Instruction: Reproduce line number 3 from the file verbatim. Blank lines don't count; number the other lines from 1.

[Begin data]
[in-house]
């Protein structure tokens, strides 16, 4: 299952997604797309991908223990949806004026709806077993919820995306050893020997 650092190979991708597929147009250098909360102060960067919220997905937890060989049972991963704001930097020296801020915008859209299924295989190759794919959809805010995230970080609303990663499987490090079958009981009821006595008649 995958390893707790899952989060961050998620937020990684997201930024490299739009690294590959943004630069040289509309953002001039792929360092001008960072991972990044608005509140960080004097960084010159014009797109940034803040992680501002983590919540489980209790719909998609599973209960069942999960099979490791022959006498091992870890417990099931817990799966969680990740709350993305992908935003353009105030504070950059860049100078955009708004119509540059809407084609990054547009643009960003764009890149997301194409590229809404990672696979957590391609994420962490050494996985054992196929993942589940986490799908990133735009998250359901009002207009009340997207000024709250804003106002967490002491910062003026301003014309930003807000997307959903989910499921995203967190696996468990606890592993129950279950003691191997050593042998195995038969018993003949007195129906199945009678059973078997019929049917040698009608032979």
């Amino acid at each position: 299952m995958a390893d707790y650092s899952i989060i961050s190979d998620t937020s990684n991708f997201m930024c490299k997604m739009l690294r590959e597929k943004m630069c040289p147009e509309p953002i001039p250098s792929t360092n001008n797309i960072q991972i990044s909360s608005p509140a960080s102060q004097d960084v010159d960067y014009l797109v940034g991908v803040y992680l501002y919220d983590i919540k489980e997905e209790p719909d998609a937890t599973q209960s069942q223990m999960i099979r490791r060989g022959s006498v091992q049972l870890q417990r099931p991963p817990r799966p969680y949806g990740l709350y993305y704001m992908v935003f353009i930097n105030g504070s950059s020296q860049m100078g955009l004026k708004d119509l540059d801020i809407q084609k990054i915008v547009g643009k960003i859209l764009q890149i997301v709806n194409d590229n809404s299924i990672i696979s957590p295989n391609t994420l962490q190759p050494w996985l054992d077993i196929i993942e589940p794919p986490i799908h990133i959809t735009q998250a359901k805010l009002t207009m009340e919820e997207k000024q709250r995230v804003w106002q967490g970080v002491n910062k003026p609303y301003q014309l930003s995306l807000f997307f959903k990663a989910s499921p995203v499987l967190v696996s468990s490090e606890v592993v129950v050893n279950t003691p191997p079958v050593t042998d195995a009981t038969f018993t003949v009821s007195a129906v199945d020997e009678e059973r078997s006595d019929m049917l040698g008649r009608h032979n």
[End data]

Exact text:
């Amino acid at each position: 299952m995958a390893d707790y650092s899952i989060i961050s190979d998620t937020s990684n991708f997201m930024c490299k997604m739009l690294r590959e597929k943004m630069c040289p147009e509309p953002i001039p250098s792929t360092n001008n797309i960072q991972i990044s909360s608005p509140a960080s102060q004097d960084v010159d960067y014009l797109v940034g991908v803040y992680l501002y919220d983590i919540k489980e997905e209790p719909d998609a937890t599973q209960s069942q223990m999960i099979r490791r060989g022959s006498v091992q049972l870890q417990r099931p991963p817990r799966p969680y949806g990740l709350y993305y704001m992908v935003f353009i930097n105030g504070s950059s020296q860049m100078g955009l004026k708004d119509l540059d801020i809407q084609k990054i915008v547009g643009k960003i859209l764009q890149i997301v709806n194409d590229n809404s299924i990672i696979s957590p295989n391609t994420l962490q190759p050494w996985l054992d077993i196929i993942e589940p794919p986490i799908h990133i959809t735009q998250a359901k805010l009002t207009m009340e919820e997207k000024q709250r995230v804003w106002q967490g970080v002491n910062k003026p609303y301003q014309l930003s995306l807000f997307f959903k990663a989910s499921p995203v499987l967190v696996s468990s490090e606890v592993v129950v050893n279950t003691p191997p079958v050593t042998d195995a009981t038969f018993t003949v009821s007195a129906v199945d020997e009678e059973r078997s006595d019929m049917l040698g008649r009608h032979n």